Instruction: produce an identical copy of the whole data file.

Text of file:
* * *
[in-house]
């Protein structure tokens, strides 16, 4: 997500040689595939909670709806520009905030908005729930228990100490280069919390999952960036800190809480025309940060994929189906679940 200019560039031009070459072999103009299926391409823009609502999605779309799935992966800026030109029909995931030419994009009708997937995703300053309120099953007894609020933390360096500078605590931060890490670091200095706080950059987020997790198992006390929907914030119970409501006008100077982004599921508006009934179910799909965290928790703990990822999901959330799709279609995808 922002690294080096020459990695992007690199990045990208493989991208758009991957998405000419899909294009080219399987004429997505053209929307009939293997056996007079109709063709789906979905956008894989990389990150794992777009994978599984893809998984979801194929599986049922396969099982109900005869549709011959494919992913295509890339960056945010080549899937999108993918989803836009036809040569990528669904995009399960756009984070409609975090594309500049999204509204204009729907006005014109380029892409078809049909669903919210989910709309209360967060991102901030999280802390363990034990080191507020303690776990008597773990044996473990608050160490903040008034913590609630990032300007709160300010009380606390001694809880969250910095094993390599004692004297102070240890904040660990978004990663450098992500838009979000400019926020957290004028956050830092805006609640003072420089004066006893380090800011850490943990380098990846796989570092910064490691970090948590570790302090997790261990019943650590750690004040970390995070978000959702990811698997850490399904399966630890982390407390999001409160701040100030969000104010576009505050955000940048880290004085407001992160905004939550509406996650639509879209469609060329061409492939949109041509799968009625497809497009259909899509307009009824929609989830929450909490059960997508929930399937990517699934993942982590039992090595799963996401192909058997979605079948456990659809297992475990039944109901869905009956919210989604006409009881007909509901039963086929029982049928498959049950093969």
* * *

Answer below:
[in-house]
């Protein structure tokens, strides 16, 4: 997500040689595939909670709806520009905030908005729930228990100490280069919390999952960036800190809480025309940060994929189906679940 200019560039031009070459072999103009299926391409823009609502999605779309799935992966800026030109029909995931030419994009009708997937995703300053309120099953007894609020933390360096500078605590931060890490670091200095706080950059987020997790198992006390929907914030119970409501006008100077982004599921508006009934179910799909965290928790703990990822999901959330799709279609995808 922002690294080096020459990695992007690199990045990208493989991208758009991957998405000419899909294009080219399987004429997505053209929307009939293997056996007079109709063709789906979905956008894989990389990150794992777009994978599984893809998984979801194929599986049922396969099982109900005869549709011959494919992913295509890339960056945010080549899937999108993918989803836009036809040569990528669904995009399960756009984070409609975090594309500049999204509204204009729907006005014109380029892409078809049909669903919210989910709309209360967060991102901030999280802390363990034990080191507020303690776990008597773990044996473990608050160490903040008034913590609630990032300007709160300010009380606390001694809880969250910095094993390599004692004297102070240890904040660990978004990663450098992500838009979000400019926020957290004028956050830092805006609640003072420089004066006893380090800011850490943990380098990846796989570092910064490691970090948590570790302090997790261990019943650590750690004040970390995070978000959702990811698997850490399904399966630890982390407390999001409160701040100030969000104010576009505050955000940048880290004085407001992160905004939550509406996650639509879209469609060329061409492939949109041509799968009625497809497009259909899509307009009824929609989830929450909490059960997508929930399937990517699934993942982590039992090595799963996401192909058997979605079948456990659809297992475990039944109901869905009956919210989604006409009881007909509901039963086929029982049928498959049950093969």